Meiji Era Christians' remains unearthed

Mainichi Shimbun, Sunday 16 May 1999

KANAZAWA—The 40 remains of what scientists believe were Christians persecuted by the Meiji government, were discovered at a construction site here, the Construction Ministry has announced.

After receiving a request by local residents, including a priest, to preserve the remains, the ministry's Kanazawa office decided to delay their plan to cremate the remains.

According to officials of the ministry office, workers at a tunnel construction site along Route 8 in Goshomachi, Kanazawa, Ishikawa Prefecture, unearthed the remains from 13 tomb pits that were found on a mountain slope in October last year.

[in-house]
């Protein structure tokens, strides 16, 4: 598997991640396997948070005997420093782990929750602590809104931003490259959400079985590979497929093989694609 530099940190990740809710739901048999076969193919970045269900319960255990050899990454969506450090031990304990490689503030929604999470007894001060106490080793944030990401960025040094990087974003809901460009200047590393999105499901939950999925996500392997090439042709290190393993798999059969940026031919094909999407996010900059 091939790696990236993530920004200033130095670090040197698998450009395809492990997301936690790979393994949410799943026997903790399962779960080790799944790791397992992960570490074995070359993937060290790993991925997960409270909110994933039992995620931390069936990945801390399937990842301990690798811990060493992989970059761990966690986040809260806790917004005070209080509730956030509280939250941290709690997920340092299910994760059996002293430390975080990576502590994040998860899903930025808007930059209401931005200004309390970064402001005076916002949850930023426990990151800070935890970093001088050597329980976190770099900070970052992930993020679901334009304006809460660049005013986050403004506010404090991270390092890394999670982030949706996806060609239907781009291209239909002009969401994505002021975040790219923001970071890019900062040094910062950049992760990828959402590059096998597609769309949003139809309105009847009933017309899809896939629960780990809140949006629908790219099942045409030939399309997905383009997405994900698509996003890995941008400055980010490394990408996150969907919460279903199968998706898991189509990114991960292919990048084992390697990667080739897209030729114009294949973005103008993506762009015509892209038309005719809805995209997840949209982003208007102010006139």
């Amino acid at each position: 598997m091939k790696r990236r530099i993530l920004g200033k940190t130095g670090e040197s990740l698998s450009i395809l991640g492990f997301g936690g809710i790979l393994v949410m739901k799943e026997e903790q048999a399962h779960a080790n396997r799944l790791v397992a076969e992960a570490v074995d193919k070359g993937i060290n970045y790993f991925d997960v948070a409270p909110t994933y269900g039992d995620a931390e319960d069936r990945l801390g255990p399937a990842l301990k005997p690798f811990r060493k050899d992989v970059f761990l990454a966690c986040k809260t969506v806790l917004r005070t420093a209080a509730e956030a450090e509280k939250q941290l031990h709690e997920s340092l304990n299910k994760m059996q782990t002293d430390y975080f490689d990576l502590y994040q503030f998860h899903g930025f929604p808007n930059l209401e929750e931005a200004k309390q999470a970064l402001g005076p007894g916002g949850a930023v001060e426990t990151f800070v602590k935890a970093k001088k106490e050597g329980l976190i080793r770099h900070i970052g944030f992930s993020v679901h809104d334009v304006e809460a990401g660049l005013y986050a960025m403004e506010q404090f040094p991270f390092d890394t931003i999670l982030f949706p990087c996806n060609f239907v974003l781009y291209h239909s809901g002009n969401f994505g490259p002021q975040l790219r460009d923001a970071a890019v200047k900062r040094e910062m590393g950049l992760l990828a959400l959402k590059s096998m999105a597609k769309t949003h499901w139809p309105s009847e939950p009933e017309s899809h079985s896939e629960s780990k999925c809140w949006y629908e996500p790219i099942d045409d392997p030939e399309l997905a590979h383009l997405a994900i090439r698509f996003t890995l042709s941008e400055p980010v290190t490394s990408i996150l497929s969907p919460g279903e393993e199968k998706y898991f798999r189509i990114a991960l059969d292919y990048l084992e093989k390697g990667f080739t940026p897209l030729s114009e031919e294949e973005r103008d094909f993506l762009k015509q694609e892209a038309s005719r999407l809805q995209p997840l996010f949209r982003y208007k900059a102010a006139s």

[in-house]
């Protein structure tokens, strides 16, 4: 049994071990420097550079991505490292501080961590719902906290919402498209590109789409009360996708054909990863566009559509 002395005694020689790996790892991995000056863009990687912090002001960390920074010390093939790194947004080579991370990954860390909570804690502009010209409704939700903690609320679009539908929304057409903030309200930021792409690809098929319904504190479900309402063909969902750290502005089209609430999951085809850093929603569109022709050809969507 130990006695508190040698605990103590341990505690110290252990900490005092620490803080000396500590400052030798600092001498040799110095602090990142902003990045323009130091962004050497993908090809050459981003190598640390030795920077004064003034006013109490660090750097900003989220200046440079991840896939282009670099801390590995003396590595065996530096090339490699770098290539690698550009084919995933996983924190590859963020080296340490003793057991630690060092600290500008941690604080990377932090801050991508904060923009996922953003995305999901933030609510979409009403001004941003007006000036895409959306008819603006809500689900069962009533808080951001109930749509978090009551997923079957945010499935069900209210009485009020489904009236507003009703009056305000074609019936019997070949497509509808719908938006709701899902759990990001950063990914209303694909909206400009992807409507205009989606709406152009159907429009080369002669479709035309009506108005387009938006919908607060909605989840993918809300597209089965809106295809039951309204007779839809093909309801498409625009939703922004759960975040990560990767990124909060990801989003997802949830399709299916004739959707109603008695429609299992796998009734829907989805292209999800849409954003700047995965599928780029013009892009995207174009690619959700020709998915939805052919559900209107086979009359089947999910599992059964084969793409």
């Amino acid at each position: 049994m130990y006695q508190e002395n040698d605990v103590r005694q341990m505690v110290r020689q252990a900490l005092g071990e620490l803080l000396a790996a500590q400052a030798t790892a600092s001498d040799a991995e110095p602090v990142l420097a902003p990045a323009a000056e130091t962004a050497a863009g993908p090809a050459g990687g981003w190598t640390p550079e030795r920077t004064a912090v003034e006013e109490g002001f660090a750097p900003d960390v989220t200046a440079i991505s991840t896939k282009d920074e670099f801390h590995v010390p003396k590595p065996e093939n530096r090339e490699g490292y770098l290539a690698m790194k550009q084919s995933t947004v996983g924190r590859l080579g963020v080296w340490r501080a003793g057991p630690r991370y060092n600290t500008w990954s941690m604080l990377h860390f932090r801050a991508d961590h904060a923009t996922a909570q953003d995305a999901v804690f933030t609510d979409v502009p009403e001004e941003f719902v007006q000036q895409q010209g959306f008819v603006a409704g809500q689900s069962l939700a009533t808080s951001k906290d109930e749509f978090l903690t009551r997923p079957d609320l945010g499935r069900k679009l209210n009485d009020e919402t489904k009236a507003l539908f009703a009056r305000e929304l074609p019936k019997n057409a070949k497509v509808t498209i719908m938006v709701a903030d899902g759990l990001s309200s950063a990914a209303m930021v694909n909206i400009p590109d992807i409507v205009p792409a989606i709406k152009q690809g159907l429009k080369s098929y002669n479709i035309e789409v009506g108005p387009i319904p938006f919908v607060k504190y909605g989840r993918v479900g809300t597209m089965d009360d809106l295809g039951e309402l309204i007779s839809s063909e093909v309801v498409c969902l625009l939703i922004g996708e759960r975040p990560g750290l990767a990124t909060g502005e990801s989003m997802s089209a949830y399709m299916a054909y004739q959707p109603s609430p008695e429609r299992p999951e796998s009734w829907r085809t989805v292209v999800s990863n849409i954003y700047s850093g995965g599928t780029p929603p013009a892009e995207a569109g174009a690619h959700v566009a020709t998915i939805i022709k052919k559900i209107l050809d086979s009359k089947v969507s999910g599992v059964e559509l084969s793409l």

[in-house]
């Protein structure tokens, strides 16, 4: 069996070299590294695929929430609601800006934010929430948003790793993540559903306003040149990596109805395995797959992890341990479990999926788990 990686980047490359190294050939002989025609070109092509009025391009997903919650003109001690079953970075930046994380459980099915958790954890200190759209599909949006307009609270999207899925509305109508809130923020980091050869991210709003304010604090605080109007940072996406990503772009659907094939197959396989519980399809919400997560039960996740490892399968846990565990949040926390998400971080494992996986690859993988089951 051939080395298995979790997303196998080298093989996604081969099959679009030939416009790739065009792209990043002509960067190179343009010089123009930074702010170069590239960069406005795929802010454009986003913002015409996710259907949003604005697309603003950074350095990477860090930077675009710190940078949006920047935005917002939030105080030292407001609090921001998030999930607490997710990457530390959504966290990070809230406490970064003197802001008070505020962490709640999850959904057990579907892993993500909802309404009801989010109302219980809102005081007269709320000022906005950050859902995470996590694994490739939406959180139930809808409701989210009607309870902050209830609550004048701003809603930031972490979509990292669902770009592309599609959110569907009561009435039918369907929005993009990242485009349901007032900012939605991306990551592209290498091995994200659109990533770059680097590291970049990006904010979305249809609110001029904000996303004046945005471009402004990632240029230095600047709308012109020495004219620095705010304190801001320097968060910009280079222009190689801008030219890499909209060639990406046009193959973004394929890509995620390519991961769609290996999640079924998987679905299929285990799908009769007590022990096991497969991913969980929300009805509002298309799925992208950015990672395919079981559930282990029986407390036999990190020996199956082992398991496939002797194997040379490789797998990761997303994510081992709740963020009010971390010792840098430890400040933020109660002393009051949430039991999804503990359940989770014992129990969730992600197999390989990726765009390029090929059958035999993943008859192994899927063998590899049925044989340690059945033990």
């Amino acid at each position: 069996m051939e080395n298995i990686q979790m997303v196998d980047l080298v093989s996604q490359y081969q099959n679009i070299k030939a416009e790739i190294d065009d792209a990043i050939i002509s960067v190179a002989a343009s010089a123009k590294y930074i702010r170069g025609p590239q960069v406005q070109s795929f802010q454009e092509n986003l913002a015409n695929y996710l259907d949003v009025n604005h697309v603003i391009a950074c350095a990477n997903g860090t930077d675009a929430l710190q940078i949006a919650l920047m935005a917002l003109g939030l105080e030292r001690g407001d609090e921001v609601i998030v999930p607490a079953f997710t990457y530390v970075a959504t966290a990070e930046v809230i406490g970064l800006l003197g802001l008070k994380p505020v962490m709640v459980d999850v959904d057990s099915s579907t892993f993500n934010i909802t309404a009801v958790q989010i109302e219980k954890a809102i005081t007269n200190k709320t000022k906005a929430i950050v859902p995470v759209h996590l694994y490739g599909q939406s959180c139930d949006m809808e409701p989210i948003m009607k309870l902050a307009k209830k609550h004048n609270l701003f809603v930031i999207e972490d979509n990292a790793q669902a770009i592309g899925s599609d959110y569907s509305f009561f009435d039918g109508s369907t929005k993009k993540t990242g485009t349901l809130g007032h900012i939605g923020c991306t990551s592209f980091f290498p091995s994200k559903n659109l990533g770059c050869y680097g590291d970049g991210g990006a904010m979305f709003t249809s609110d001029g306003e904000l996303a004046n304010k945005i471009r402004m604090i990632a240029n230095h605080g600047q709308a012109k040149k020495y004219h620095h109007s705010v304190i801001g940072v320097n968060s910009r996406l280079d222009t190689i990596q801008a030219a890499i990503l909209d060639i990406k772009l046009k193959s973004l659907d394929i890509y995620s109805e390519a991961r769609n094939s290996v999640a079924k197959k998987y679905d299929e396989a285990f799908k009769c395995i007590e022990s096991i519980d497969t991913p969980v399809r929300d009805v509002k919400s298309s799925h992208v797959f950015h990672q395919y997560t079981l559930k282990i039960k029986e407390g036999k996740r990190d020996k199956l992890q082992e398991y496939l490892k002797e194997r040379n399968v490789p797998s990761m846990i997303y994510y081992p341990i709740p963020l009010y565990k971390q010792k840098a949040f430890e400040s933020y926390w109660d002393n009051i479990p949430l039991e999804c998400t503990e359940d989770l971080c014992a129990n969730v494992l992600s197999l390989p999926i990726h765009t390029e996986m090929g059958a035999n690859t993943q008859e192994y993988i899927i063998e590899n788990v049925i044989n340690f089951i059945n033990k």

Officials at the Jikei University School of Medicine, which examined the remains, determined that they date back to around 1870. The officials have also determined that 22 were women and that their ages apparently ranged from 1 year old to 60 years old. The remains were not accompanied with any burial accessories, the officials said.

The officials and historians believe that these were the remains of Christians who were deported to Kanazawa from Urakami, Nagasaki Prefecture, in the Meiji Era (1868-1911) and died in a mountainous area where they had been confined.

In 1868, the Meiji government issued a ban on Christianity.

In the following years, the government deported some 3,400 Christians from Nagasaki to 21 provinces—then called han—across the nation in a bid to have them change their religion.